Saturday, January 24, 2009
Now, in all fairness I'd be lying if someone told me that there's a way to make taxidermy cool in a setting that doesn't involve a house with wheels, however last night at about 1:30am, I stumbled across Ed Hart.
Edward Hart was born on July 30th, 1847. His father, William Hart, was a taxidermist in Christchurch. He opened his first taxidermy shop in Bridge Street in 1834. The shop closed perhaps due to William's other manufactoring buisness: making watch chains.
Edward Hart continued accumulating his own collection and in 1866 he opened a museum in The Bow House to display his pieces. The total length of the bird cases was 270 feet with a height of 10 feet. The mammal cases extended another 30 feet (9 metres). The museum continued to increase in size, including upwards of 420 cases, containing 1350 specimens of birds, 2000 birds' egss, 1000 fossils and flint implements, moths and butterflies, and various horns, skulls, and antlers. The mammals included squirrels, rats, shrews, stoats and dormice. Hart arranged his birds and animals in naturalistic settings including painted backgrounds, rocks, and foliage. Hart also created several anthropomorphic tableaux which he called "Grotesque Groups" including Prize Fight, Leap Frog and The Barber.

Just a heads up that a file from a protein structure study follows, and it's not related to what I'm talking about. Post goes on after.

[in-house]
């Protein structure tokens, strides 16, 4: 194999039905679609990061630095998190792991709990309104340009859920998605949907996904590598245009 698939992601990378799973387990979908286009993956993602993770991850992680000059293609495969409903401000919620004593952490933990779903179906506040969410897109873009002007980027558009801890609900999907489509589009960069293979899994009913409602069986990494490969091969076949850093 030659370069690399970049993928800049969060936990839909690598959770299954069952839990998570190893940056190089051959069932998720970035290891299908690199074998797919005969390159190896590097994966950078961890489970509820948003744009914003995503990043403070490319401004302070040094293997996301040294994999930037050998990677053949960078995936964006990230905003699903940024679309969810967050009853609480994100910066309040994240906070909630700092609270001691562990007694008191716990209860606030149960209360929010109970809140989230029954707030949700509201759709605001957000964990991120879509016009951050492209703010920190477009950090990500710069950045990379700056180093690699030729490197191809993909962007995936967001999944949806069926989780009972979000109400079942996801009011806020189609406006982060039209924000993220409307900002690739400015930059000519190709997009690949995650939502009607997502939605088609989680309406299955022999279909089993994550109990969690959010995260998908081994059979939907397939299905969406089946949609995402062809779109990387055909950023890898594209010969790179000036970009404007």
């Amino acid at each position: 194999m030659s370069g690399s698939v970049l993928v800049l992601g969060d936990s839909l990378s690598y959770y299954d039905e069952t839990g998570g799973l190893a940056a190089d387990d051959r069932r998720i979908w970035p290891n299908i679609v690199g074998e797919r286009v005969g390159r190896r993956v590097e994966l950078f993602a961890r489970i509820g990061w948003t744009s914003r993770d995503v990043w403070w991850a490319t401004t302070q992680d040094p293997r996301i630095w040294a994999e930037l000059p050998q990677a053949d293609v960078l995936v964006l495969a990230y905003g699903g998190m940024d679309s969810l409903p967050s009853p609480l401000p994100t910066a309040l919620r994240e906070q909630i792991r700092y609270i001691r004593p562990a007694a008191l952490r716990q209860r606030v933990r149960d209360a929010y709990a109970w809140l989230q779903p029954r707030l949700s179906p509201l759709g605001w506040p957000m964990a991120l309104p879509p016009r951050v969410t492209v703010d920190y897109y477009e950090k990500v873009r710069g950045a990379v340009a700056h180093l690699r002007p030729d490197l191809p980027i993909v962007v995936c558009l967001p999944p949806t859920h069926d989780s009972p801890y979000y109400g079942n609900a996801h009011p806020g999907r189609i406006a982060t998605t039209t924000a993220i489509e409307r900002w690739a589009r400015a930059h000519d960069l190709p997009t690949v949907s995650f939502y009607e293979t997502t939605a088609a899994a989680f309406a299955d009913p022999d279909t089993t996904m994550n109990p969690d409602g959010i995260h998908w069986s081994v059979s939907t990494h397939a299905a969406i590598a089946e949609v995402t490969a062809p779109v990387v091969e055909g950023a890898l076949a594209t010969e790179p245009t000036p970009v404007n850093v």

Prize Fight was first displayed by Hart at the Great Exhibition. Consisting of five cases, the Fight shows two squirrels in various stages of a bozing match until the squirrel on the right is knocked out. The piece was bought by Lord and Lady Bangor and is still displayed in Castle Ward, Country Down, Northern Ireland, which has since been taken over by the National Trust.
I'm conflicted as to if i should call this art, but nevertheless, its quite interesting.